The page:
Common Questions About Trusts

Divorce and Social Media
Divorce and Social Media
June 9, 2016
Social Media at Work
Social Media at Work
June 17, 2016
Show all
Common Questions About Trusts
Questions About Trusts

You know you’re getting older when you start to think about socking away some money for retirement instead of enjoying that second cup of latte every day.  Sure, that foamy cup of wonder gets you through a long afternoon at work, but foregoing that second treat and putting the money toward a retirement account and watching that account grow, will also give you a warm feeling inside.

Plan for the future

As long as you are squirreling away some of your hard-earned money for your future, why not be proactive and make plans now for that inevitable event that is discussed in hushed whispers, i.e. your eventual demise.

Now before you just click the “x” and exit right from this post because you think it doesn’t pertain to you, well… if you’ve not got a will or trust in place, why not just give this post a read anyway?

Trusts and living trusts

Most people have heard of a Last Will and Testament which is a legal document memorializing a person’s wishes upon their demise.  Usually we think of a will as a device to provide funds or possessions to family members and friends after we are gone.  Sometimes a will becomes an instrument for deciding how your “official sendoff” will transpire.  You may smile when you read that, but, not only does planning ahead allow the luxury of having the last word, but it spares your loved ones the added anguish of planning your final details while grieving their loss.

Some people prefer to use a trust in the place and stead of a will for their final disposition needs and the types of trusts and their benefits will be discussed later.

Keep in mind that wills and living trusts basically perform the same function – they state your wishes to the letter.  Having a will or a trust prepared by a probate attorney is a prudent move because should you die intestate (without having prepared a will), your assets will be distributed not based upon your wishes, but according to the state in which you reside.  Without your presence or your forethought to differentiate between family members or friends who would benefit from the proceeds distributed after your death, the state will merely distribute the assets with no regard to your various beneficiaries’ financial situation or ability to manage those assets.  An even worse scenario is if your relatives cannot be located, the assets will go straight to Uncle Sam.

So, where there’s a will, there’s a way – that is, to get your good financial intentions into the right hands, and this is especially so, if you have children.  If you want to transfer the guardianship of minors, a will is way to go.  The downside of using a will for the dispensation of your assets is that any funds or property bequeathed must go through the probate court.  A living will bypasses the probate court and the assets are transferred directly to beneficiaries.  If there are sizable assets, your will may languish in the probate court a significant amount of time while the government validates the authenticity of the instrument as well as ensuring all your debts and taxes are paid and your assets are appraised, before the distribution of the assets can take place.  This process may take up to one year, and more if the will is contested.  During this time period, the fees and attorney time involved for probating your will can devour up to 10 percent of your estate’s value!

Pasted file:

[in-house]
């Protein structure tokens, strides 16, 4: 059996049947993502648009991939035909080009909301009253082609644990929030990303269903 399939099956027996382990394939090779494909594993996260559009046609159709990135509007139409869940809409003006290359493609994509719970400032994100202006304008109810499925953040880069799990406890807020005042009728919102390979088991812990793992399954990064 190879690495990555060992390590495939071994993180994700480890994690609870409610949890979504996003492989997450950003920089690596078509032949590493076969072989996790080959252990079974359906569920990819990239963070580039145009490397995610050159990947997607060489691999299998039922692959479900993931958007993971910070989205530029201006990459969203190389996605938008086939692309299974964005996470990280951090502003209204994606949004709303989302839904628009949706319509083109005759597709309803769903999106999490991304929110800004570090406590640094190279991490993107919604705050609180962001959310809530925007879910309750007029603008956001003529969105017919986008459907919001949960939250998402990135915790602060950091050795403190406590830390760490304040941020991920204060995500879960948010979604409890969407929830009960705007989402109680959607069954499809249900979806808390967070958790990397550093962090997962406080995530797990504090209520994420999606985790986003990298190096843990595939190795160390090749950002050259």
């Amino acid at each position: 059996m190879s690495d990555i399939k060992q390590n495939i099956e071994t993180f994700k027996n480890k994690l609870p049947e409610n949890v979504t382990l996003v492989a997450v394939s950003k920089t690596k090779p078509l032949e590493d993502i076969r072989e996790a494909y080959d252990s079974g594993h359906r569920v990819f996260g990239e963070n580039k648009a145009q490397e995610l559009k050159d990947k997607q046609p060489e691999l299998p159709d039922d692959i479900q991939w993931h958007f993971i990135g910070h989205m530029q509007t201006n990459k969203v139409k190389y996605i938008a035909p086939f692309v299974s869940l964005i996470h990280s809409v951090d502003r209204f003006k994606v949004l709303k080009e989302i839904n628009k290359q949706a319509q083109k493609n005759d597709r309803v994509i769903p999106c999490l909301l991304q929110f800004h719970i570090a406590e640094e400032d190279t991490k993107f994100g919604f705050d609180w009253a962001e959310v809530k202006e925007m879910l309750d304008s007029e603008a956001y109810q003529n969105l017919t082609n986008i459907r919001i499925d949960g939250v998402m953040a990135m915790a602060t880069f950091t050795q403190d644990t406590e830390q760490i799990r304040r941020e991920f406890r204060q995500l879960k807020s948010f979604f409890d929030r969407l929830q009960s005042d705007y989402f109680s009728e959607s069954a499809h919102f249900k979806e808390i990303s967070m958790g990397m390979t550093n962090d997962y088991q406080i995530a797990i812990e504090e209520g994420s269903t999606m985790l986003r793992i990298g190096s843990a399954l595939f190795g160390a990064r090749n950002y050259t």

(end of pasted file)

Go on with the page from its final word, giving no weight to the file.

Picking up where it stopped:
Forego a will and opt for a trust

The beauty of a living trust is that, while it may take longer to prepare and be more costly to get this document in place, upon your death, the process of distributing the assets is much more streamlined and you will avoid the probate fees.  With a living trust, it is YOU that controls the beneficiaries and you are the one who is privy to the details of the trust, unless of course you desire to share that information with anyone other than your trusted attorney who prepared the trust document.  This is because a will becomes a matter of public record as the probate process for your estate traverses the probate court system.  A trust, on the other hand, is not subject to any court or government scrutiny as it is not a public document.  You are also permitted to transfer the management of the trust to a trusted person if you become incapacitated and are unable to perform this task.  Unlike a will, a living trust cannot be contested thus incurring legal fees and time to meet with your attorney or attend probate hearing regarding the issue, but, be mindful that continual adjustments of the assets, and fine tuning the document will cost you, where a simple will gets the job done, unless there are codicils added down the line.  Finally, a living trust allows you to avoid certain estate taxes if that document is prepared and funded correctly.  This is why it behooves you to seek and consult with a savvy probate lawyer right here in New Jersey who specializes in trusts and estates to get your trust in place per your wishes.

What legal instrument will serve your needs

Whatever document you decide works best for you will at least give you the satisfaction of knowing you have expressed your wishes while you are of sound mind and body and taken care of your family members and friends long after you have departed this good earth.

Comments are closed.